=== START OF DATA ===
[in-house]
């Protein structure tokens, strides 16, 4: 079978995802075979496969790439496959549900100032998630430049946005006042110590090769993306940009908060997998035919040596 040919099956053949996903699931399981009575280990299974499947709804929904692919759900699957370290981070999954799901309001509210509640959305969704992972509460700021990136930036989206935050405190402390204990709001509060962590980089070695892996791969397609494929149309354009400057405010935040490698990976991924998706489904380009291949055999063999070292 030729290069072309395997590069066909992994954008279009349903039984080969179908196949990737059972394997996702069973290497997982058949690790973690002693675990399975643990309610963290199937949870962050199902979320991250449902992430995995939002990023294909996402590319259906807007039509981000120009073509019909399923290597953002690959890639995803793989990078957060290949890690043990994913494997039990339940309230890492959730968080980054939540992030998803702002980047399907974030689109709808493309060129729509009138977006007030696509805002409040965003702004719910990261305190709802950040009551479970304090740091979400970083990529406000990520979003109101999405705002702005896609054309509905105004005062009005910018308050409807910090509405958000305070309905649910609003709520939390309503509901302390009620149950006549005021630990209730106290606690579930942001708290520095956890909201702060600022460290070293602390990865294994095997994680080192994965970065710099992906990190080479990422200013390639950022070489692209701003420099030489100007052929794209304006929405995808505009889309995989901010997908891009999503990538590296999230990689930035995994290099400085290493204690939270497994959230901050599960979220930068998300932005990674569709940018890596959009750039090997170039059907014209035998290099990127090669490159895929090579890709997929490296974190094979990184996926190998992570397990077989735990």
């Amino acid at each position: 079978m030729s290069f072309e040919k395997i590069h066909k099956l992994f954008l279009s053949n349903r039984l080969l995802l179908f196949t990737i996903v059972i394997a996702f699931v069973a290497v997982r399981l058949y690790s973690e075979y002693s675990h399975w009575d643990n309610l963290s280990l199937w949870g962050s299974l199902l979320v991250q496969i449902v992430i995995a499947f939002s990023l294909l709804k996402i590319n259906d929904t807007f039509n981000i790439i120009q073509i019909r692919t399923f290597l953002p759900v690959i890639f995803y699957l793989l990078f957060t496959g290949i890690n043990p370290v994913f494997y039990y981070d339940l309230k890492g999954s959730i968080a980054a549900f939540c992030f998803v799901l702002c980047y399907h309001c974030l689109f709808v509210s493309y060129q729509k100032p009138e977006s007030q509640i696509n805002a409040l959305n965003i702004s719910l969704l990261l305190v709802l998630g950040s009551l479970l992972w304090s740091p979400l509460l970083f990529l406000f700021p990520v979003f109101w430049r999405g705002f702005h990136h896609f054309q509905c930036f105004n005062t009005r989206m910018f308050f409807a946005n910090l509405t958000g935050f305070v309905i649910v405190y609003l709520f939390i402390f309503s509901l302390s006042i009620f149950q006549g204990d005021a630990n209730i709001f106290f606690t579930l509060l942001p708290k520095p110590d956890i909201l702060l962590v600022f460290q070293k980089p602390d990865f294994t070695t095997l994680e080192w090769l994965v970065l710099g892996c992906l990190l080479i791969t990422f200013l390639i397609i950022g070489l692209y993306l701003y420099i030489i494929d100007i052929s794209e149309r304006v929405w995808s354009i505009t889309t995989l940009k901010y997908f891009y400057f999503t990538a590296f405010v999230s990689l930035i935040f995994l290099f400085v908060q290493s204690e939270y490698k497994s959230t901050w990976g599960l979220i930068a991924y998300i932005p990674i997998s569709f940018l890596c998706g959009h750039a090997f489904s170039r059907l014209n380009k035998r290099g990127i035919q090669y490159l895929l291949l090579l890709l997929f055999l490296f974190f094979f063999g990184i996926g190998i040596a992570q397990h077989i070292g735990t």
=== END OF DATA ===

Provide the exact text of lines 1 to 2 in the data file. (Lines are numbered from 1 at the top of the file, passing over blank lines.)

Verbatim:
[in-house]
């Protein structure tokens, strides 16, 4: 079978995802075979496969790439496959549900100032998630430049946005006042110590090769993306940009908060997998035919040596 040919099956053949996903699931399981009575280990299974499947709804929904692919759900699957370290981070999954799901309001509210509640959305969704992972509460700021990136930036989206935050405190402390204990709001509060962590980089070695892996791969397609494929149309354009400057405010935040490698990976991924998706489904380009291949055999063999070292 030729290069072309395997590069066909992994954008279009349903039984080969179908196949990737059972394997996702069973290497997982058949690790973690002693675990399975643990309610963290199937949870962050199902979320991250449902992430995995939002990023294909996402590319259906807007039509981000120009073509019909399923290597953002690959890639995803793989990078957060290949890690043990994913494997039990339940309230890492959730968080980054939540992030998803702002980047399907974030689109709808493309060129729509009138977006007030696509805002409040965003702004719910990261305190709802950040009551479970304090740091979400970083990529406000990520979003109101999405705002702005896609054309509905105004005062009005910018308050409807910090509405958000305070309905649910609003709520939390309503509901302390009620149950006549005021630990209730106290606690579930942001708290520095956890909201702060600022460290070293602390990865294994095997994680080192994965970065710099992906990190080479990422200013390639950022070489692209701003420099030489100007052929794209304006929405995808505009889309995989901010997908891009999503990538590296999230990689930035995994290099400085290493204690939270497994959230901050599960979220930068998300932005990674569709940018890596959009750039090997170039059907014209035998290099990127090669490159895929090579890709997929490296974190094979990184996926190998992570397990077989735990």